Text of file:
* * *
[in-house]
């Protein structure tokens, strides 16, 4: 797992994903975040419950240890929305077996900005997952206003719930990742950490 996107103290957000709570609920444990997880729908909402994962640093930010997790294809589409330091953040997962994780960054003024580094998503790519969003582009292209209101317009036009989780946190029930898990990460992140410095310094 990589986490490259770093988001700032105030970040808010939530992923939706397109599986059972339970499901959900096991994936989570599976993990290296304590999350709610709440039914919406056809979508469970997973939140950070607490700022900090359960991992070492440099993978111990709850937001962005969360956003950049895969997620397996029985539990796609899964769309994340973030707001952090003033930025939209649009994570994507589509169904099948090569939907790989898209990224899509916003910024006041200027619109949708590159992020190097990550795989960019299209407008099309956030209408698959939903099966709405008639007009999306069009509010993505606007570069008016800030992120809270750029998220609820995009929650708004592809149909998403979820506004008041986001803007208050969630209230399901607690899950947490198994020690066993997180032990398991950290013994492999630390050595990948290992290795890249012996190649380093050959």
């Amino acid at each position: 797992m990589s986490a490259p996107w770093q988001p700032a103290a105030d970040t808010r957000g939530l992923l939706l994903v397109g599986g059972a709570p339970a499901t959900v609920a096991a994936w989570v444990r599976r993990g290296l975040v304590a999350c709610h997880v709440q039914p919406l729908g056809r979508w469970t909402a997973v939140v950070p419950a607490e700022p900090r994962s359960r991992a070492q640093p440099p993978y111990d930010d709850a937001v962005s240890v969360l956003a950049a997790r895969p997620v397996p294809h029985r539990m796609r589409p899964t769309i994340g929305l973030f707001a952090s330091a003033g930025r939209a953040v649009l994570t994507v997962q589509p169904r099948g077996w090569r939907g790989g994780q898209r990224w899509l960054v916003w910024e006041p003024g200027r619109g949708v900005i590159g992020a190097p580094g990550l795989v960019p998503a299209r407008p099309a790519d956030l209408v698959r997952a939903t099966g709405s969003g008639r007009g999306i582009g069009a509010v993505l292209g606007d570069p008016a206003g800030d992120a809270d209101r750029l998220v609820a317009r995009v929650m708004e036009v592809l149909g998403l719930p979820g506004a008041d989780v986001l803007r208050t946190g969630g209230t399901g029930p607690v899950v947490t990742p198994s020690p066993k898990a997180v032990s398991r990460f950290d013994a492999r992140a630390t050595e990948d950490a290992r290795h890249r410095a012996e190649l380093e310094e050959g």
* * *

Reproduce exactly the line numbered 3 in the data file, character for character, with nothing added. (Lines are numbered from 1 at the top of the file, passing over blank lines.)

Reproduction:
């Amino acid at each position: 797992m990589s986490a490259p996107w770093q988001p700032a103290a105030d970040t808010r957000g939530l992923l939706l994903v397109g599986g059972a709570p339970a499901t959900v609920a096991a994936w989570v444990r599976r993990g290296l975040v304590a999350c709610h997880v709440q039914p919406l729908g056809r979508w469970t909402a997973v939140v950070p419950a607490e700022p900090r994962s359960r991992a070492q640093p440099p993978y111990d930010d709850a937001v962005s240890v969360l956003a950049a997790r895969p997620v397996p294809h029985r539990m796609r589409p899964t769309i994340g929305l973030f707001a952090s330091a003033g930025r939209a953040v649009l994570t994507v997962q589509p169904r099948g077996w090569r939907g790989g994780q898209r990224w899509l960054v916003w910024e006041p003024g200027r619109g949708v900005i590159g992020a190097p580094g990550l795989v960019p998503a299209r407008p099309a790519d956030l209408v698959r997952a939903t099966g709405s969003g008639r007009g999306i582009g069009a509010v993505l292209g606007d570069p008016a206003g800030d992120a809270d209101r750029l998220v609820a317009r995009v929650m708004e036009v592809l149909g998403l719930p979820g506004a008041d989780v986001l803007r208050t946190g969630g209230t399901g029930p607690v899950v947490t990742p198994s020690p066993k898990a997180v032990s398991r990460f950290d013994a492999r992140a630390t050595e990948d950490a290992r290795h890249r410095a012996e190649l380093e310094e050959g």